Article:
Skip to content

Wide Bay Burnett regional plan

The Wide Bay Burnett region’s economic drivers are in the agriculture, manufacturing and renewable energy sectors. As the gateway to the southern Great Barrier Reef and Fraser Island, tourism is also an important economic driver.

Region at a glance

  • 302,105 people

  • 128,909 dwellings

  • 111,362 Jobs

The region includes the local government areas of:

  • Bundaberg Regional Council
  • Cherbourg Aboriginal Shire Council
  • Fraser Coast Regional Council
  • Gympie Regional Council
  • North Burnett Regional Council
  • South Burnett Regional Council.

As of 2020, the Wide Bay Burnett region was home to 302, 105 people and, with an enviable lifestyle, we expect more people to call the area home in the future.

The current Wide Bay Burnett Regional Plan (2011) is being reviewed to ensure it best reflects the Queensland Government’s strategic direction for managing population growth and regional development.

The Wide Bay Burnett regional plan review will also deliver a strengthened economic focus. This supports economic recovery, resilience and growth in response to the COVID-19 pandemic. It also highlights the opportunities for the region over the next 25 years.

The review will represent the latest example of next generation regional planning in Queensland, aligning economic strategy with long-term land use and infrastructure planning.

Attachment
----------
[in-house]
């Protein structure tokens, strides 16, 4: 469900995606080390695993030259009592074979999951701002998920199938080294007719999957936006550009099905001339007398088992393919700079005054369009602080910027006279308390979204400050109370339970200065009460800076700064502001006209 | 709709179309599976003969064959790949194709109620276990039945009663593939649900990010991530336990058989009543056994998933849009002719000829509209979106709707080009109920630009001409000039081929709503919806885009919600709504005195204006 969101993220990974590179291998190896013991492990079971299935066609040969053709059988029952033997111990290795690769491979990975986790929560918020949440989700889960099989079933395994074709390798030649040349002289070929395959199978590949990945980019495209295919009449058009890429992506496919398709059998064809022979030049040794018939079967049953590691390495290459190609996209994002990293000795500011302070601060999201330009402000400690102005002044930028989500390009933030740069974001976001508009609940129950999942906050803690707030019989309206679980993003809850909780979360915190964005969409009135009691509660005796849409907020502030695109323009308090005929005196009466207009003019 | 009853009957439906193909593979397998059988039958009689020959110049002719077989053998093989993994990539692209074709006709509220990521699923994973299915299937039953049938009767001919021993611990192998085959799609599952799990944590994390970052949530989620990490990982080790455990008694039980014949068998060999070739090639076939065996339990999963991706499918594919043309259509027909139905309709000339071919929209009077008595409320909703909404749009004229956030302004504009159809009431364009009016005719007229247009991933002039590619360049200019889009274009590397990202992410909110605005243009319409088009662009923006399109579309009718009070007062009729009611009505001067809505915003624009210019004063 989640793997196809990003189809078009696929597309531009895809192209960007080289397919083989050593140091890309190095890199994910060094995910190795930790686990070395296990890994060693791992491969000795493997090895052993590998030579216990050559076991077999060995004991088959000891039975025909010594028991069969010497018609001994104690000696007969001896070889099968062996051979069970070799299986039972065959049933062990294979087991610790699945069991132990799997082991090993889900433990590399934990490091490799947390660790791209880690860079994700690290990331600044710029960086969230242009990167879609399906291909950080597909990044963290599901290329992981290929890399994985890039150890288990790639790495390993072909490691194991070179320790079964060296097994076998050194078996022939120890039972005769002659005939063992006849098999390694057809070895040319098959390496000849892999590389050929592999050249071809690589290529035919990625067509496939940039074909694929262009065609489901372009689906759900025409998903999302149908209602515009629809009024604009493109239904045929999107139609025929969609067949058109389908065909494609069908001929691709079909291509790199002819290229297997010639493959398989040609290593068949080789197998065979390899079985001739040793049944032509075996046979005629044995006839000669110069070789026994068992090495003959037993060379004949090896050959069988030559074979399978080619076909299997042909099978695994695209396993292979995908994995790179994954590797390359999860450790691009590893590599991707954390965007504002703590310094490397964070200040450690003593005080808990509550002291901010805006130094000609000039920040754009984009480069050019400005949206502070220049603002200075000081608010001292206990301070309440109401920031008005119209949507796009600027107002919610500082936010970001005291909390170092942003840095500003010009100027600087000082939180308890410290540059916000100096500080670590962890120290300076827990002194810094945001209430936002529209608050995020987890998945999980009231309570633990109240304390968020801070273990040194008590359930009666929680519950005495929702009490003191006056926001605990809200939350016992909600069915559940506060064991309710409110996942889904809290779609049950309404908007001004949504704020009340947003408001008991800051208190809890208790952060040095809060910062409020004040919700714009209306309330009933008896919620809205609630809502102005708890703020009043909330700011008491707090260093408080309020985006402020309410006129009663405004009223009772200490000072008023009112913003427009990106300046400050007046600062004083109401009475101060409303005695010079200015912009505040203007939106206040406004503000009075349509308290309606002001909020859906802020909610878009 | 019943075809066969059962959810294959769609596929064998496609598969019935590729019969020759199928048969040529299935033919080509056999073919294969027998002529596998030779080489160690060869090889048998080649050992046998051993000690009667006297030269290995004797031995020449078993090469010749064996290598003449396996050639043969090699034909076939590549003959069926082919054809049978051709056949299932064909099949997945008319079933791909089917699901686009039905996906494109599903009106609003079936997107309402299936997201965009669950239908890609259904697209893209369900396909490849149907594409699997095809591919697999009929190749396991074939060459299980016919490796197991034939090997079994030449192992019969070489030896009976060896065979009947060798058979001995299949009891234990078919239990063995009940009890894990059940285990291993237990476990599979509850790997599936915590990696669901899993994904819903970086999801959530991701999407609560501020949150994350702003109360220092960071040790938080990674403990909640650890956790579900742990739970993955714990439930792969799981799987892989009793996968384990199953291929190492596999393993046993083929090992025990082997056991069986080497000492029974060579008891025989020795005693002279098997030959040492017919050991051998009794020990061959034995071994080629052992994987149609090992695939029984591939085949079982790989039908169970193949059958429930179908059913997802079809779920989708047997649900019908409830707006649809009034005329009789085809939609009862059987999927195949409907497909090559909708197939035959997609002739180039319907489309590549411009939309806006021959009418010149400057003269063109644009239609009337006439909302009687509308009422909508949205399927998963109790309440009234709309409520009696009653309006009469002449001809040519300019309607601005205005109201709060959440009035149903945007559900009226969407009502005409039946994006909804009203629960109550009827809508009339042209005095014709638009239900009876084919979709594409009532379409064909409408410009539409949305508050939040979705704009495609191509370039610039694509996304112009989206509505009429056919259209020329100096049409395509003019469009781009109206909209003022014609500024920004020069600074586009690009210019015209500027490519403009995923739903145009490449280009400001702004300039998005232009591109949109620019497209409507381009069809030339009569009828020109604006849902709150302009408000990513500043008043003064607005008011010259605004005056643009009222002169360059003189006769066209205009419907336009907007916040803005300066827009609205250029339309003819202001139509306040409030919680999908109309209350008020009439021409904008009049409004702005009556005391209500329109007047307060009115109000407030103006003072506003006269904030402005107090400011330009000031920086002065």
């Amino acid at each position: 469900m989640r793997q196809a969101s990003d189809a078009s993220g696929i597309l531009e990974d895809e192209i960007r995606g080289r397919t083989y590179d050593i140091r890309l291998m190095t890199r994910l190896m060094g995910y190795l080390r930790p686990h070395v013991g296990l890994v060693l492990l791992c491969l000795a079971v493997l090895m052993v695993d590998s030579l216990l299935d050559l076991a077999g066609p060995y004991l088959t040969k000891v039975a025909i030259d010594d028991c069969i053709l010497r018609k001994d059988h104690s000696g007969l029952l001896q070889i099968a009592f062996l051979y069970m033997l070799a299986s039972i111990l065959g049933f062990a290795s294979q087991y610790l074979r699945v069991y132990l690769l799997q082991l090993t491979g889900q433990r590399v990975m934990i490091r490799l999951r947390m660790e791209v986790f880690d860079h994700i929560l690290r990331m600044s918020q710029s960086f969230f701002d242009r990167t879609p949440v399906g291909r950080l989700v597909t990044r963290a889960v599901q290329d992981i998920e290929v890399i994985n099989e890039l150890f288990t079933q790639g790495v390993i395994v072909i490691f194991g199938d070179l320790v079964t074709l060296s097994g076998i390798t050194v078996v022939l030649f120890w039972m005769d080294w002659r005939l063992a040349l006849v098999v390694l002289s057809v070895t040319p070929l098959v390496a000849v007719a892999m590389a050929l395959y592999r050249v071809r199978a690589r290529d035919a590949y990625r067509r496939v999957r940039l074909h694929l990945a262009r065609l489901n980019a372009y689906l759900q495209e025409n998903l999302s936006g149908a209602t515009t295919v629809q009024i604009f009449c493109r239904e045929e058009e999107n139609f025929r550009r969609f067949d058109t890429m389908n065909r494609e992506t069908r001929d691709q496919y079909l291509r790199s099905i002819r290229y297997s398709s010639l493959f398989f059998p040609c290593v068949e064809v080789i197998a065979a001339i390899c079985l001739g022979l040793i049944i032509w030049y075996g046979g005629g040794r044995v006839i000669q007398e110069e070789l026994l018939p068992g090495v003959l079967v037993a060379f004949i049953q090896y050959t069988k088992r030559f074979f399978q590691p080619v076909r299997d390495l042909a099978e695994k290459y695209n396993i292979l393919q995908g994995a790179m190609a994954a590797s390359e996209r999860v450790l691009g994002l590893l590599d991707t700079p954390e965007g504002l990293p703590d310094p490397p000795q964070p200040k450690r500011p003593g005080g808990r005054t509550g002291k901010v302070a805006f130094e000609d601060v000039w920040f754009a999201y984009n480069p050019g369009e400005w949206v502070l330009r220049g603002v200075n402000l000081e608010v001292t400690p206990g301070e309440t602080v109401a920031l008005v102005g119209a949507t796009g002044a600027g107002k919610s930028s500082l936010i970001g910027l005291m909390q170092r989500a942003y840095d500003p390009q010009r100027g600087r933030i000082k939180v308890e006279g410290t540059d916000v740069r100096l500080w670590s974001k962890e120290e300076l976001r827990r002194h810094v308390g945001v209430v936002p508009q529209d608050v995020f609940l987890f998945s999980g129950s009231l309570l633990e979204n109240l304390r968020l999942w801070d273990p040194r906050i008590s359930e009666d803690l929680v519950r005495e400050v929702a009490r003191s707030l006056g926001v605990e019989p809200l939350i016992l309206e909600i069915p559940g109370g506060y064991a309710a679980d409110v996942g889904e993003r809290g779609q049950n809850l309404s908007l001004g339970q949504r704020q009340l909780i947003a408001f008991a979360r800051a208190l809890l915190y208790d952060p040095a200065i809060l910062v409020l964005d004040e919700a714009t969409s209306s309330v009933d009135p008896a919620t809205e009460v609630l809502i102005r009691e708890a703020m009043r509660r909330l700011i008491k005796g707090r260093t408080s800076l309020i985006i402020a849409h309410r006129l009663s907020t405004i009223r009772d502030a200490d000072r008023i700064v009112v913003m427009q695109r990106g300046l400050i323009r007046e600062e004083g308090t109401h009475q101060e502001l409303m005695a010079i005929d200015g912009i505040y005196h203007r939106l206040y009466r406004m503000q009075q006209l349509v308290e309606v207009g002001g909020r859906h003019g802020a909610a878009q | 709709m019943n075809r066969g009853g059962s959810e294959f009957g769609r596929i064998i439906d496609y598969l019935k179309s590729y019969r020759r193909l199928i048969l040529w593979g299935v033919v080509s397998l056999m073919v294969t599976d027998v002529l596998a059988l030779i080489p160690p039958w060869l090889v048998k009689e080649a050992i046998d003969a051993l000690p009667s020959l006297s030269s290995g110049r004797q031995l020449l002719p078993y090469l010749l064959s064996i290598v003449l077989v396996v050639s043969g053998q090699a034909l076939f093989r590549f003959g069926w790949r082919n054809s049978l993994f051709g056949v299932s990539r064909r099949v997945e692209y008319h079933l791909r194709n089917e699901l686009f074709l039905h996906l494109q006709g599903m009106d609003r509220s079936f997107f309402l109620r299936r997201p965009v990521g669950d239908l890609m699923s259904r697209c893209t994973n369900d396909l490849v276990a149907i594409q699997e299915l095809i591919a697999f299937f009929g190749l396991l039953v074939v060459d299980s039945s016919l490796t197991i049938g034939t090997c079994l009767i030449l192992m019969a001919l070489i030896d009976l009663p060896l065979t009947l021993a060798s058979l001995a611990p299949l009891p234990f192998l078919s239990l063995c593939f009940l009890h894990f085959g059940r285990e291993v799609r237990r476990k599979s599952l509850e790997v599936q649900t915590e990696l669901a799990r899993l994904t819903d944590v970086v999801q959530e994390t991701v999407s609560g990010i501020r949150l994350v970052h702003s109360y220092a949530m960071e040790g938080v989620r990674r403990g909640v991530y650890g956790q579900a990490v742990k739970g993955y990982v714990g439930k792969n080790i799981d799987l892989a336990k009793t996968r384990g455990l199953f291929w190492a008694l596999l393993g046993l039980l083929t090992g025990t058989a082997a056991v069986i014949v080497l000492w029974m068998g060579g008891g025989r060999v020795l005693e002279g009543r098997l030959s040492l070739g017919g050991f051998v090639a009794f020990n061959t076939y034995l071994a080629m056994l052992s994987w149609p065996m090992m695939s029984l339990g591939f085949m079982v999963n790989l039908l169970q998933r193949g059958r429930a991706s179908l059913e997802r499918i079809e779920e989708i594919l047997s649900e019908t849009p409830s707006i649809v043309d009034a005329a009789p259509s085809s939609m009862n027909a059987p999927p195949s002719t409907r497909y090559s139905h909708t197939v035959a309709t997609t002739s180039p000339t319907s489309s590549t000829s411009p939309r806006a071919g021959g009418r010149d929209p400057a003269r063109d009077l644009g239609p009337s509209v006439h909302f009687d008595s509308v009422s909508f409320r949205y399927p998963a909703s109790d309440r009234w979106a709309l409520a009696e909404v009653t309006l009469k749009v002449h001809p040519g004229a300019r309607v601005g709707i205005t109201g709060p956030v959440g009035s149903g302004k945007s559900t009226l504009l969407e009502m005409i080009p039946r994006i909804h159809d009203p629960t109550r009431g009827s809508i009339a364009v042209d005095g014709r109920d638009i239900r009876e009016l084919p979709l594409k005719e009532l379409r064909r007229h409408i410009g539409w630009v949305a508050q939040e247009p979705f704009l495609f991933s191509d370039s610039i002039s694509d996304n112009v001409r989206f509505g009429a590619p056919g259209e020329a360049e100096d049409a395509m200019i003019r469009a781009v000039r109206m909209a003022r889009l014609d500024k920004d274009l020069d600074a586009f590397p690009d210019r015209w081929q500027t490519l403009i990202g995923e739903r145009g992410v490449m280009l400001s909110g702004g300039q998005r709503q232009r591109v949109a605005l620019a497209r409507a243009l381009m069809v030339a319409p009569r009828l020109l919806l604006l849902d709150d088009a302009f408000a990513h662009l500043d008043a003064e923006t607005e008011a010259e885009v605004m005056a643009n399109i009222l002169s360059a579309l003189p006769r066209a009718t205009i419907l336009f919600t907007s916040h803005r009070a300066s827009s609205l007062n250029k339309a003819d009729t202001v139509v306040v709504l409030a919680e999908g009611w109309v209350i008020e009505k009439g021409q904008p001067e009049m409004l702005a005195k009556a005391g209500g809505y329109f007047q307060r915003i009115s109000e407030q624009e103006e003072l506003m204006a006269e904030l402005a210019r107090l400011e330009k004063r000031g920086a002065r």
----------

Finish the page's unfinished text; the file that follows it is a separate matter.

The strengthened economic focus will look at creating jobs, backing small businesses to support jobs and communities, supporting key industries such as tourism and agriculture and providing more Queenslanders with access to the skills and training they need for rewarding careers.

The new Wide Bay Burnett Regional Plan will:

  • provide direction for local government in preparing local  plans
  • inform major planning and infrastructure documents developed by government agencies
  • set a long-term vision for the region and community aspirations on lifestyle improvements and economic growth
  • capitalise on major strategic investments by planning how these can continue to be used as advantages into the future
  • collaborate with local governments to address region-specific issues and develop a framework to respond to challenges and opportunities.

Progress on the Wide Bay Burnett Regional Plan review

In early 2020 the regional community was invited to participate in a consultation program to gather ideas that will be considered in drafting the new regional plan.

Find out more about the ideas gathering process.

Community members will be invited to have their say on the draft Wide Bay Burnett Regional Plan when released in the coming months.

The Queensland Government has also made a targeted amendment to the regional plan to bring forward economic opportunities.

Changes to the regional plan for Gympie

New resource exploration in the Gympie area is now possible after the Queensland Government made changes to the Wide Bay Burnett regional plan.

While the change allows for economic opportunities, new protections have been put in place to limit impacts of future resource exploration on the township of Gympie.

The new protections have brought forward the replacement of existing temporary restrictions, which were to be removed as part of a broader review of the Wide Bay Burnett regional plan later in the year.

The community provided feedback on the proposed change which has now been made as an addendum ( 603.3 KB) to the current regional plan.

Frequently asked questions